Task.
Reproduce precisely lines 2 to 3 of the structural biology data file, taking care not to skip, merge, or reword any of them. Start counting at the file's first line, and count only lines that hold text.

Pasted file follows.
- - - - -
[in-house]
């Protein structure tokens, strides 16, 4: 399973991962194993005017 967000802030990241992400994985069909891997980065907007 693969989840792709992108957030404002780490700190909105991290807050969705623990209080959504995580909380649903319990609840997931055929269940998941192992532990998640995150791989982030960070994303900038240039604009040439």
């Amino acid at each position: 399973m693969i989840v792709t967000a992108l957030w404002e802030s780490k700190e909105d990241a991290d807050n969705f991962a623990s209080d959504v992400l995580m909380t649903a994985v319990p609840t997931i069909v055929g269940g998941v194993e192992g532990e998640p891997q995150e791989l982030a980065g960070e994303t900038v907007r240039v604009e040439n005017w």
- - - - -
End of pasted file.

């Protein structure tokens, strides 16, 4: 399973991962194993005017 967000802030990241992400994985069909891997980065907007 693969989840792709992108957030404002780490700190909105991290807050969705623990209080959504995580909380649903319990609840997931055929269940998941192992532990998640995150791989982030960070994303900038240039604009040439």
């Amino acid at each position: 399973m693969i989840v792709t967000a992108l957030w404002e802030s780490k700190e909105d990241a991290d807050n969705f991962a623990s209080d959504v992400l995580m909380t649903a994985v319990p609840t997931i069909v055929g269940g998941v194993e192992g532990e998640p891997q995150e791989l982030a980065g960070e994303t900038v907007r240039v604009e040439n005017w």